While the picture of a model may be important to conceptual understanding, it won’t necessarily convince anyone.  It is important is to demonstrate that the collections of Leads, Prospects, Applicants, Qualified Applicants, and Recruits approximate the numbers found in real life.  To do that, we try to find values for the pictured faucets that  lead to consistent, representative results over hundreds of trials. Some of these values are estimated from data.  Others are estimated from experience with the process.  For example, experienced recruiters readily and accurately estimate how long enlistment processing takes, and how long it takes to develop a prospect into an applicant.  And, some estimates are simply best guesses.   Possible estimates are used to run a trial simulation for a given time period.  When the model yields data inconsistent with experience, the estimated parameters are tweaked, and we try again until the model appears stable.  Only after the model demonstrates consistently accurate results is it possible to experiment with the model and ask the questions that the General might have asked.

Walk-Ins, Referrals, Leads, and Prospects

The model begins with Leads, and Referrals.  Recruiters prospect for Leads by visiting football and basketball games, and other community events.   Referrals are persons referred to the recruiter by applicants, parents, school guidance counselors, etc.  A faucet for which we developed a mini-model that described how and when it was opened represents each of these processes.

Walk-ins are persons who walk into a recruiting office to ask for information.  Walk-ins are very promising prospects.  They demonstrate a genuine interest in an Army career by visiting a recruiting office.  A Poisson process with a mean of .012 people per day was used to generate the Walk-ins for the simulation model.  These Walk-ins flow directly into the Prospect Pool and are thereafter considered as prospects.

Referrals are also considered as prospects.  For each applicant, we assumed that the recruiter could generate a corresponding referral.  As each applicant is processed, a new referral flows into the system as yet another prospect.

Leads, on the other hand, were not considered good prospects.  Leads are generated in many ways; including class lists obtained from schools, the "bingo" cards in magazines, and more casual referrals.  Generally, each recruiter develops such leads, and the majority of these leads are unlikely to join the Army.  School lists are considered the most likely source of casual leads.  Our model assumed these become available twice during the year; 300 in the Fall with the beginning of the school year (day 20 in our model) and another 300 in the Spring when the next cohort of Seniors (day 160 in our model) graduates.  Leads thus generated are dumped into the reservoir of Prospects and are available to the recruiter for prospecting.  We assume that each recruiter telephones approximately 15 prospects each day.  Only a small portion of these prospects will be interested in enlistment, and hence another Poisson process[6] is used to introduce them to the Sales Process that follows.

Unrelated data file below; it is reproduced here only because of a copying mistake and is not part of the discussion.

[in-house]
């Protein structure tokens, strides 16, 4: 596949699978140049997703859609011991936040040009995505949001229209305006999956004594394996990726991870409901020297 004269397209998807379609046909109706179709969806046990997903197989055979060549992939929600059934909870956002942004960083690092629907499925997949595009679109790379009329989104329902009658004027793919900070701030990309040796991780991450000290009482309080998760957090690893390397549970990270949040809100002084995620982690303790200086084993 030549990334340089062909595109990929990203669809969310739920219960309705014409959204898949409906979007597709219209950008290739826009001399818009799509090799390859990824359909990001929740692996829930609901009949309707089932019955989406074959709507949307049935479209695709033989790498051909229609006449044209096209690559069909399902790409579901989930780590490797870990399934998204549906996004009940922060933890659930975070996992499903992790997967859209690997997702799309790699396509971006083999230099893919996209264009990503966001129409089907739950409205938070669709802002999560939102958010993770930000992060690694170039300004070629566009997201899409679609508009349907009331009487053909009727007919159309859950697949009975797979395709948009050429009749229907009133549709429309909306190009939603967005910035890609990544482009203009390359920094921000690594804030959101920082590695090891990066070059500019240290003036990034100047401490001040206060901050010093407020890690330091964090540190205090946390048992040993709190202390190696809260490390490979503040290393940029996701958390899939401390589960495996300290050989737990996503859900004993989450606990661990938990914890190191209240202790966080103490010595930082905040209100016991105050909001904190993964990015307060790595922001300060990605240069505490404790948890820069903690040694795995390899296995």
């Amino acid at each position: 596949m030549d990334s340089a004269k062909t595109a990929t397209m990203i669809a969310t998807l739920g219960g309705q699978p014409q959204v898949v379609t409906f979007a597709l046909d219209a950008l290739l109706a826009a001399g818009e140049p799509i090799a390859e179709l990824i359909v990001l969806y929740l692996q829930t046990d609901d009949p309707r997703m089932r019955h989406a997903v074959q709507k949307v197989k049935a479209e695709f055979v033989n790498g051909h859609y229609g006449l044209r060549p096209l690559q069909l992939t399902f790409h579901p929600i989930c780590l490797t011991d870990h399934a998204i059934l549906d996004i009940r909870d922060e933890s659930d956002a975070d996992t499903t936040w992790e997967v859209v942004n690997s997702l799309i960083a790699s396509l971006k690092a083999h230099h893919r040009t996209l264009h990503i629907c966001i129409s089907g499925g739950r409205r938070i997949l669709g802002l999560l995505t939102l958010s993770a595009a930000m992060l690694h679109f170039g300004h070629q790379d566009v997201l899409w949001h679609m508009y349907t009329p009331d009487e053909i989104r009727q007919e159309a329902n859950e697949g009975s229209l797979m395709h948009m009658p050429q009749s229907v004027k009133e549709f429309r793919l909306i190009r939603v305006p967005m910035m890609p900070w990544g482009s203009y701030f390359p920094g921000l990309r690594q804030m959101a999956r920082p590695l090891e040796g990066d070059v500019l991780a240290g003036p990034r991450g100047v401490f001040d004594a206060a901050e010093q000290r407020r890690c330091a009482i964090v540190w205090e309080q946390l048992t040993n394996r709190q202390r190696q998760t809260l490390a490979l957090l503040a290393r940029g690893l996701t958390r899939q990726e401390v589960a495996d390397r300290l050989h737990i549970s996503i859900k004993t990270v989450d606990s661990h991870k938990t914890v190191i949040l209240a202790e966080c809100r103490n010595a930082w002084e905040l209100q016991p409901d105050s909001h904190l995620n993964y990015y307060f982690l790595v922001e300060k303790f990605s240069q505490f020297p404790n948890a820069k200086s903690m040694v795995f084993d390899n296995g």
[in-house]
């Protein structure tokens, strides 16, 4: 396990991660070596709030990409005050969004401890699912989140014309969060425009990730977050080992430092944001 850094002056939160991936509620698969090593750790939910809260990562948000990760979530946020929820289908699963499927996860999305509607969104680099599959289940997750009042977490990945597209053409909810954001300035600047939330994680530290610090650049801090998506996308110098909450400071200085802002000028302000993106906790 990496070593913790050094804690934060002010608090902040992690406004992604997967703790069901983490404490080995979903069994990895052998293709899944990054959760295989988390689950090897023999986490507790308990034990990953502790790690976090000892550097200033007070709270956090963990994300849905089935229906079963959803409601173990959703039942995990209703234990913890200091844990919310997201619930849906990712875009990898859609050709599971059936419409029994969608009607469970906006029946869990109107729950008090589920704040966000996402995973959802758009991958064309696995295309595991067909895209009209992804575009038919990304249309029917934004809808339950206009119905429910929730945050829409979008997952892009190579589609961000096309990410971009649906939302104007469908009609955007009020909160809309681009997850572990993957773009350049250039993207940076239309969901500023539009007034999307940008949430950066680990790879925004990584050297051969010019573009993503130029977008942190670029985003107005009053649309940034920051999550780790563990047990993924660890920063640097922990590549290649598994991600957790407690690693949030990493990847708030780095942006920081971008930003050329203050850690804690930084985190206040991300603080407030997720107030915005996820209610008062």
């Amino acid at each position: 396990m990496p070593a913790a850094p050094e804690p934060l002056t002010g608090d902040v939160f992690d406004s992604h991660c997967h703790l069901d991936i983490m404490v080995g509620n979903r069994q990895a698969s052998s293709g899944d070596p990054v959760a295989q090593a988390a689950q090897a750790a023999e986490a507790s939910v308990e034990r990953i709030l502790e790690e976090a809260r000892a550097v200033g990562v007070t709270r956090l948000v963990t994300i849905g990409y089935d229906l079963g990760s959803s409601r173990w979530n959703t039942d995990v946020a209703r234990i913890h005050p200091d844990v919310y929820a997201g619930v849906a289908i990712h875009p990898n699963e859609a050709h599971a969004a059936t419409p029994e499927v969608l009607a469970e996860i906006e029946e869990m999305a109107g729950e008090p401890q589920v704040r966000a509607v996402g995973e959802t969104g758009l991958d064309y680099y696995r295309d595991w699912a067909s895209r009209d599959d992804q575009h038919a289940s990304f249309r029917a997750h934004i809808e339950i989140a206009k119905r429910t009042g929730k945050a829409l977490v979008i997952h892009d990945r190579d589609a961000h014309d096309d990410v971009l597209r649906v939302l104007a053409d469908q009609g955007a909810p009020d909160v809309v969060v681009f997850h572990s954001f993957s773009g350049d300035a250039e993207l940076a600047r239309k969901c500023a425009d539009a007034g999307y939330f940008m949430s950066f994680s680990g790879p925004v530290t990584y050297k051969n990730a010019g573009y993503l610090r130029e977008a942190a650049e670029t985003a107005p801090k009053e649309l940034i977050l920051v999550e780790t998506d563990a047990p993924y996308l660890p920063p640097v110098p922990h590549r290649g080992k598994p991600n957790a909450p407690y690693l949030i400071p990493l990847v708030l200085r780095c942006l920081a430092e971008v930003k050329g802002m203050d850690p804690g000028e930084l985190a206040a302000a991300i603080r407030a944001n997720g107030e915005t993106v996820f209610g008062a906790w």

All of the Prospects are available to the recruiter for making Sales Contacts.  The only constraint in making Sales Contacts is that our model assumes that a recruiter can make only one sales presentation at a time and to only one prospect at a time.  Further, we assume that the Sales Time is exponentially distributed with a mean of 2 days[7].


Prospects that have gone through the Sales Process successfully become applicants.  The model assumes that 15% of applicants drop out at this stage and do not take part in the enlistment process at the Military Enlistment Processing Station, MEPS.  The remainder participates in the Enlistment Process.  Again, the Enlistment Process is associated with a delay.  The delay is due to a number of factors among which is the assumption that a MEPS cannot take more than two applicants per day from each recruiter.  Enlistment Processing is again assumed to be exponentially distributed taking an average of 10 working days. The successful candidates become Qualified Applicants.  Of these successful qualified applicants we observed that just under half (40%) drop out of the process and are QNAs or Qualified Non-Applicants.  The remainder are sworn in and become recruits.


[1]RAPS is a computer expert system that we built for the United States Army Recruiting Command under a study contract with the Planning, Analysis, and Evaluation Section.

[2]Peter M. Senge, The Fifth Discipline, Doubleday Currency, New York, 1990.

[3]Peter M. Senge, The Fifth Discipline, Doubleday Currency, New York, 1990, p 91.

[4]Major General Jack C. Wheeler, of the Army Recruiting Command, illustrates this point with his comment, "It takes six months to turn the force."  In recruiting, as in the shower model, there is an evident time delay between the command and the perceived effects of the command.

[5]The model was constructed with the Macintosh software product, iThinkª version 2.2.1 by High Performance Systems, Inc., 45 Lyme Road, Hanover NH   03755.  Tel: (603) 643-9636, Fax: (603) 643-9502.

[6]The Poisson process used to introduce Prospects to the Sales Process has a mean equal to the proportion of good leads times the number of leads prospected at that moment in time.  Usually, the recruiter prospects about 15 leads per day, but when he is low on Leads, this figure will drop, and the Poisson process will deliver fewer Prospects into the Sales Process. 

[7]The exponential distribution is frequently used to model the time necessary to perform some service.  Only one parameter lambda (l), I s necessary to estimate the probability density function: ¦(x)=le-lx, where x is the moment in time, and ¦(x) is the probability that the service will be completed at that time.


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Last modified: October 19, 2000